Doctors, celebrities and the media are all getting vocal about women going all-natural below the belt.
Missing from the chorus in support of lush lady locks however, is an important demographic – men.
An unscientific survey of 30 Humber students aged 18 to 33, showed an even split between students in support of women sporting an unshaved pubic region, however, only 23 per cent of those in support were male.
The survey showed men hold themselves to a similar standard, with 93 per cent of male students stating they support “manscaping,” or male grooming below the belt.
“If you maintain it, it shows class, that you maintain yourself,” said Ethan Jones, 31, a second year Fitness and Health Promotion student.
The easy access to pornography has played a factor in training the male gaze to have certain (potentially unrealistic) expectations, said Dr. Jennifer Marotta, a Humber professor who teaches a course called, The Body, Beauty, Sex and Consumerism.
“I worry that some may feel undue pressure to participate in certain beauty rituals, more to please others than to please themselves,” Marotta said.
But pop culture has also played a role in making women raise their expectations concerning their own personal grooming, she said.
Increased access to Photoshop-altered images and sexualized advertising has trained the eye to not only accept, but also expect unrealistic beauty standards, said Marotta.
But those standards that come at risk to health, said Marianne Gullo, a laser technician at a Toronto dermatologist’s office.
According to Gullo, hair is there for a reason and likely acts as protection from infection. Even when a strip of hair is left, the mucus membrane of the outer labia is being lasered and there’s no filtering system, said Gullo.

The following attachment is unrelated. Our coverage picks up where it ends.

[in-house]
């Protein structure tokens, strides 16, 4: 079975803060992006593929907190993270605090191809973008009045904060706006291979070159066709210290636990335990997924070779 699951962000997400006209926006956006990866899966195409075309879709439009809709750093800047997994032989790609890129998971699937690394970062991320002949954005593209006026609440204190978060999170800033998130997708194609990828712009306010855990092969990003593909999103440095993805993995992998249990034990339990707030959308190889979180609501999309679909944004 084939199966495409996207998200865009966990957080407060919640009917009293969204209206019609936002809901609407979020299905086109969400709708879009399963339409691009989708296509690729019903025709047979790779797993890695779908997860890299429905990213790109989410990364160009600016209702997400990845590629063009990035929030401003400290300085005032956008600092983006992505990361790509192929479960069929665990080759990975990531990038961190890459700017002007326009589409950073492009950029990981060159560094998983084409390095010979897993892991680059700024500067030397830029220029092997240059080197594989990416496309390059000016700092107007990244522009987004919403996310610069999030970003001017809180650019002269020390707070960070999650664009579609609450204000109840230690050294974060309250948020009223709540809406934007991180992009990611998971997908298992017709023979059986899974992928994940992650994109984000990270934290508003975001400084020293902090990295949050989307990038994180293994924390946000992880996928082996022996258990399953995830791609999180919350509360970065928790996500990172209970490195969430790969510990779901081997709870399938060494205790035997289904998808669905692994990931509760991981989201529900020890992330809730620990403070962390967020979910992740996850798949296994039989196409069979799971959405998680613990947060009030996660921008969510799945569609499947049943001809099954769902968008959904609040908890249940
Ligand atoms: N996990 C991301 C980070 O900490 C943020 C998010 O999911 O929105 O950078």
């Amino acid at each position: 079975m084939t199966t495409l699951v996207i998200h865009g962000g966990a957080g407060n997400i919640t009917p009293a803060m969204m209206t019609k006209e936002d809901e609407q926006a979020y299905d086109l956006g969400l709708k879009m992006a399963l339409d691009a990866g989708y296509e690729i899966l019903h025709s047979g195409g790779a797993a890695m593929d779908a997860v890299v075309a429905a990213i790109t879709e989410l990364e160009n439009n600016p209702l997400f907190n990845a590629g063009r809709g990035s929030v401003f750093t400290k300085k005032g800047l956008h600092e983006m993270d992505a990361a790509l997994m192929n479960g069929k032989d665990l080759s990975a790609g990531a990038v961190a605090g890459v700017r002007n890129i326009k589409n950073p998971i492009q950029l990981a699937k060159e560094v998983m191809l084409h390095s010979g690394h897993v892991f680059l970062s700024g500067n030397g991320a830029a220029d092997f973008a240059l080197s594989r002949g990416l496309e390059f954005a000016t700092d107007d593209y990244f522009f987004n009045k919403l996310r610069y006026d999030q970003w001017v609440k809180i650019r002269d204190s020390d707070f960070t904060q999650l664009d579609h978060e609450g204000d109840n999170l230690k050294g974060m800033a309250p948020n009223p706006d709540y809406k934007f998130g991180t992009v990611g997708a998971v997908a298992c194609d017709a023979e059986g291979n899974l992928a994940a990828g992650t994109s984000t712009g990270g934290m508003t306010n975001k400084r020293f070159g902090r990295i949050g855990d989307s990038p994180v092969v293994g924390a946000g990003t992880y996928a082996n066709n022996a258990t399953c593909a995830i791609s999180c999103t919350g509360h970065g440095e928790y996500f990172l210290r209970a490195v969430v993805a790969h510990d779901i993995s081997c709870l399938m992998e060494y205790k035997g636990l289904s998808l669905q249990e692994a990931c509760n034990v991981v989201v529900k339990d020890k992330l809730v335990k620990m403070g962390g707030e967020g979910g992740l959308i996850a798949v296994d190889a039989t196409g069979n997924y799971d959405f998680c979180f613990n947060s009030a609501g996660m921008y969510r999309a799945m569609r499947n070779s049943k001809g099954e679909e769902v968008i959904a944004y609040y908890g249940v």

Hair removal can cause skin irritation such as folliculitis, which looks like an ingrown hair with pus, making it easier for bacteria or viruses to get in, said the Toronto Public Health unit in a report.
Laser hair removal is a permanent solution. Unlike waxing, laser hair removal requires multiple treatments, but once competed hair will grow back very fine, or in some cases, not at all.
“It’s a fad right now for the Brazilian, a procedure that removes hair from the entire genital region, but I’ve been saying soon it’s going to turn the other way around,” Gullo said.
Media images and reports supporting bushy bounty have indeed been proliferating in the past weeks: the Winter 2013-14 Candy magazine cover showed Lady Gaga displaying a lavish garden, while Time was one of many news outlets that reported on the American Apparel mannequins decked out with public hair. The New York Times recently said pubic hair is back in feminine vogue, and The Guardian deemed 2014 the “Year of the Bush.”
With celebrities like Cameron Diaz writing in her new book about the importance of pubic hair, it’s possible that in the next few years we see a backlash to this hairless trend, said Marotta.